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John Christianson


Associate Professor

  • Honorary Departmental Senior Research Fellow

Research Overview

My lab investigates how eukaryotic cells sense, respond to and resolve cellular stress through the mechanisms of protein quality control that ensure proteome fidelity. Cellular stress is a hallmark of cancer and many other diseases and the processes overseeing protein folding and degradation are essential for transformed cells to withstand adverse conditions. We have a long-standing interest in the protein quality control mechanisms at work in the endoplasmic reticulum (ER) and, specifically, the molecular machinery and substrates of ER-associated degradation (ERAD); a multifaceted process responsible for clearing misfolded and unwanted proteins from the ER through the ubiquitin-proteasome system.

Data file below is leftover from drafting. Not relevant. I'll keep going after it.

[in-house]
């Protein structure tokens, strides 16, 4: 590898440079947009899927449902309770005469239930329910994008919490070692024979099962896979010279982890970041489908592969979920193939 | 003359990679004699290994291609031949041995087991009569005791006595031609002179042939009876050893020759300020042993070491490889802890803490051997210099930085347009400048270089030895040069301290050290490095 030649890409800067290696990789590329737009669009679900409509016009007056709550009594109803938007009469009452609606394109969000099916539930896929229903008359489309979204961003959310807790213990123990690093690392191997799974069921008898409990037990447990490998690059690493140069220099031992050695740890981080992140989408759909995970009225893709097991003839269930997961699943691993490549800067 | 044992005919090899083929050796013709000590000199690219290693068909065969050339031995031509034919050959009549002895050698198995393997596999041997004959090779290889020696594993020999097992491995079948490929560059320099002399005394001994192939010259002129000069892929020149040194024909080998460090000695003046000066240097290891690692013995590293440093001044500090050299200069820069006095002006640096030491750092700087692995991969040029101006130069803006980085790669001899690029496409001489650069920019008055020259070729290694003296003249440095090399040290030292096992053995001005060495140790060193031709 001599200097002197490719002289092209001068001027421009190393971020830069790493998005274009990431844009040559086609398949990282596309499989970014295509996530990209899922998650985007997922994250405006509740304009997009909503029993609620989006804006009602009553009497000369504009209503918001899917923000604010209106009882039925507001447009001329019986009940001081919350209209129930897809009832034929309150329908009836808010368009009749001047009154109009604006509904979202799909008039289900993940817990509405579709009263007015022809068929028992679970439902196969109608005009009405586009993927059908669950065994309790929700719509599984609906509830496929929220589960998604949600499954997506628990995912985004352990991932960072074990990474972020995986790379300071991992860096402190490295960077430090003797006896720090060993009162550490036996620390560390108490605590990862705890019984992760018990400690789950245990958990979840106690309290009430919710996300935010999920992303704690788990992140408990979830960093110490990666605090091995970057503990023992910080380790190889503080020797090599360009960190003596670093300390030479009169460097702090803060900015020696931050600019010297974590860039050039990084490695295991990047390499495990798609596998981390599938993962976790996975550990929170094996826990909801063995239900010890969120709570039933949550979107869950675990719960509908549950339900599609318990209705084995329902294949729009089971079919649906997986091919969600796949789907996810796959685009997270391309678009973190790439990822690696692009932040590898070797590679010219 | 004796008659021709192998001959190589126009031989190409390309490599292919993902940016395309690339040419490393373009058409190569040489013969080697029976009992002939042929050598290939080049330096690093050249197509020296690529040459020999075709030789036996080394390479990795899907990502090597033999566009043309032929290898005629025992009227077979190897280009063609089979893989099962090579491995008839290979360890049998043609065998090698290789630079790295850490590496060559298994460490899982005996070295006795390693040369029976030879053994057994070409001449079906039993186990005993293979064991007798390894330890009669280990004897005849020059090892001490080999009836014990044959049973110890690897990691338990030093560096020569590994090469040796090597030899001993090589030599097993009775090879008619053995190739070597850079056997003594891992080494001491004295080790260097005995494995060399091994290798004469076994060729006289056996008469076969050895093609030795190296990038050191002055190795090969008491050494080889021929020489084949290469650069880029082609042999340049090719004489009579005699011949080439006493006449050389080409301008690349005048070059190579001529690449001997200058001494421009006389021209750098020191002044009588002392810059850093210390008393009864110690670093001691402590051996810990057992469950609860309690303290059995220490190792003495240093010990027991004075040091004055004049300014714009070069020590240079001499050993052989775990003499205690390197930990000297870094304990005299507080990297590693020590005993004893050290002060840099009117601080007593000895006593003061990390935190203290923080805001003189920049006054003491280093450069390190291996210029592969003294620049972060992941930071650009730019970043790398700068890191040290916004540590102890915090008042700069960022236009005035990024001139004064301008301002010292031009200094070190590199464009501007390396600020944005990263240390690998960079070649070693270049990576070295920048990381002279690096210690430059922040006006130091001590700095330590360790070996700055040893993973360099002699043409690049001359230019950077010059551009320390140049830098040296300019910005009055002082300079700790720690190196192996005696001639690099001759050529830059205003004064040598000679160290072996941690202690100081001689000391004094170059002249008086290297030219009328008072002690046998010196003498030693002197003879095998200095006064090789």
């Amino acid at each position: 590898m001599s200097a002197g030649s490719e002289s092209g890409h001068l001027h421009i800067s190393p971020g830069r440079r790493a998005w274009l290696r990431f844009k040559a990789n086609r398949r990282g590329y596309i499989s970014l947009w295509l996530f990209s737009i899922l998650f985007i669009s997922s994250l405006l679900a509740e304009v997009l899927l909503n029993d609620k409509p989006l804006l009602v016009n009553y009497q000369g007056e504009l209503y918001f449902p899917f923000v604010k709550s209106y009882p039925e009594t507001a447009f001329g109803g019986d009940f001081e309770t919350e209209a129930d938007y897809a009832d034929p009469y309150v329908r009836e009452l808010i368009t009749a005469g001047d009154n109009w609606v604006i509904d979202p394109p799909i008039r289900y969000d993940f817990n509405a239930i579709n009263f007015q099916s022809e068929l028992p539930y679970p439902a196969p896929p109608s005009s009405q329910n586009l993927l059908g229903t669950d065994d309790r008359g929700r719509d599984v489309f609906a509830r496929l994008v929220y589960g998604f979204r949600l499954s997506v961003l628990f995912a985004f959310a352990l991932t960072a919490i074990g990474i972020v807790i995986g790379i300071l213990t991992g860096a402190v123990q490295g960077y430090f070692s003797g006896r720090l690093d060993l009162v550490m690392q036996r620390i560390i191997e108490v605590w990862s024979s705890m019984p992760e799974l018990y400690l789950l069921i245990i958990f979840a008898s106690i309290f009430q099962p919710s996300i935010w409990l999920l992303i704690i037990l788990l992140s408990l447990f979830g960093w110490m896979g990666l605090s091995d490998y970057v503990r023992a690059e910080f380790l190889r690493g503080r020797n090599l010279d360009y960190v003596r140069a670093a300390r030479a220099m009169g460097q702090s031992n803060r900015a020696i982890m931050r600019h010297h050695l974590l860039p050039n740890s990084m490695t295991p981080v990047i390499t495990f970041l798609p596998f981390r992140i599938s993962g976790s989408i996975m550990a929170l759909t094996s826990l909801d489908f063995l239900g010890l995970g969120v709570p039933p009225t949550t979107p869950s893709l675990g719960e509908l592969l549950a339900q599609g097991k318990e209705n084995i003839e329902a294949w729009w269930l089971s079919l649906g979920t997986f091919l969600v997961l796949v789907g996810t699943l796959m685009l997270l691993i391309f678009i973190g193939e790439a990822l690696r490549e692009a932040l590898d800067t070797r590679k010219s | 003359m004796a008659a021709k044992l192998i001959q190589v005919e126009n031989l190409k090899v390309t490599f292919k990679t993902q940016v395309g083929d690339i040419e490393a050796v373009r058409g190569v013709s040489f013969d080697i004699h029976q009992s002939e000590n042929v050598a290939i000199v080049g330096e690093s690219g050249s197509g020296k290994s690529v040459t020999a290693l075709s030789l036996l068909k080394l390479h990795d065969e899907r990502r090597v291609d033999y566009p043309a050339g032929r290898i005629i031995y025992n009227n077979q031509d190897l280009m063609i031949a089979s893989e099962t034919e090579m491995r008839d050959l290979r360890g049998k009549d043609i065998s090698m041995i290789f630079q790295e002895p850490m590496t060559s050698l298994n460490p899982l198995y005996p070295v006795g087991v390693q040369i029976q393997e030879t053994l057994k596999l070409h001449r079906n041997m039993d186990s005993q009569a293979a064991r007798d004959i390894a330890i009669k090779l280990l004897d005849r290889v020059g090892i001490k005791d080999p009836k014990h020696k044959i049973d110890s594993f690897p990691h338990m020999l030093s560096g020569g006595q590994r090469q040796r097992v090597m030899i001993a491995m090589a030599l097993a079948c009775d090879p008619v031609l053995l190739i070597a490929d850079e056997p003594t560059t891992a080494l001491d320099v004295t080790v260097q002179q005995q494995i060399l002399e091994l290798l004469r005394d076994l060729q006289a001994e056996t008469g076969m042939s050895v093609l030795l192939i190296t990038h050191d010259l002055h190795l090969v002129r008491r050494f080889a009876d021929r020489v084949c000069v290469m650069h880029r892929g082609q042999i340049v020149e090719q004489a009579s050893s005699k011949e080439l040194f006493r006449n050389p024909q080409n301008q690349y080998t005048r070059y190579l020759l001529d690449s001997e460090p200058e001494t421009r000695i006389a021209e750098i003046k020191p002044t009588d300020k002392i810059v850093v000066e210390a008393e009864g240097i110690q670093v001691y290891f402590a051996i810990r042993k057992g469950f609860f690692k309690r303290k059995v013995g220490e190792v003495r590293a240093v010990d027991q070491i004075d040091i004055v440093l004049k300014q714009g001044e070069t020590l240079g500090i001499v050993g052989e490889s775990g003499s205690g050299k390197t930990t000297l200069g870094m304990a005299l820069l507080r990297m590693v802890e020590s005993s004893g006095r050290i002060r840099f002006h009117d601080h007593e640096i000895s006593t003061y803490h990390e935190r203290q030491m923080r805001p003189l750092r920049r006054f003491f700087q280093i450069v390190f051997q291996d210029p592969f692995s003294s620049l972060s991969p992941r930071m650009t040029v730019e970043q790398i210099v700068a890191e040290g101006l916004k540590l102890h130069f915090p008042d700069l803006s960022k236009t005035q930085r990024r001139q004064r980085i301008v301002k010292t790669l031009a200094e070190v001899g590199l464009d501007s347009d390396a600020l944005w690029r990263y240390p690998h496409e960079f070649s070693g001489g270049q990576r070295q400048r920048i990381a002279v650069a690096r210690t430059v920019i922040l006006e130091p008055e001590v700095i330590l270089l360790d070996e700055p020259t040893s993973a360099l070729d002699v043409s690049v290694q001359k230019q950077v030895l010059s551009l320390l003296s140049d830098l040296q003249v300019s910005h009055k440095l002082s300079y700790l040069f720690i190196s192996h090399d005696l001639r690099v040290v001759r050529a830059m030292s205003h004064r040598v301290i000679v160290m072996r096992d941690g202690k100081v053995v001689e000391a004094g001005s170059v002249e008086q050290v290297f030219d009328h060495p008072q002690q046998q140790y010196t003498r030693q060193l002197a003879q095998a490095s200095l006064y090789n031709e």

We integrate proteomics, cell biology, functional genomics and biochemistry to identify essential ERAD factors, characterise functional complexes and understand how they enable cells to adapt to stress conditions associated with disease. Without stringent protein quality control mechanisms in the ER, cells cannot maintain homeostasis and do not survive under stress. Cancer cells commandeer these stress response pathways to support their survival and so our long-term goals involve identifying targets and developing pharmacological strategies that interfere with cancer progression by disrupting the protein quality control mechanisms required for stress adaptation.

Recent publications

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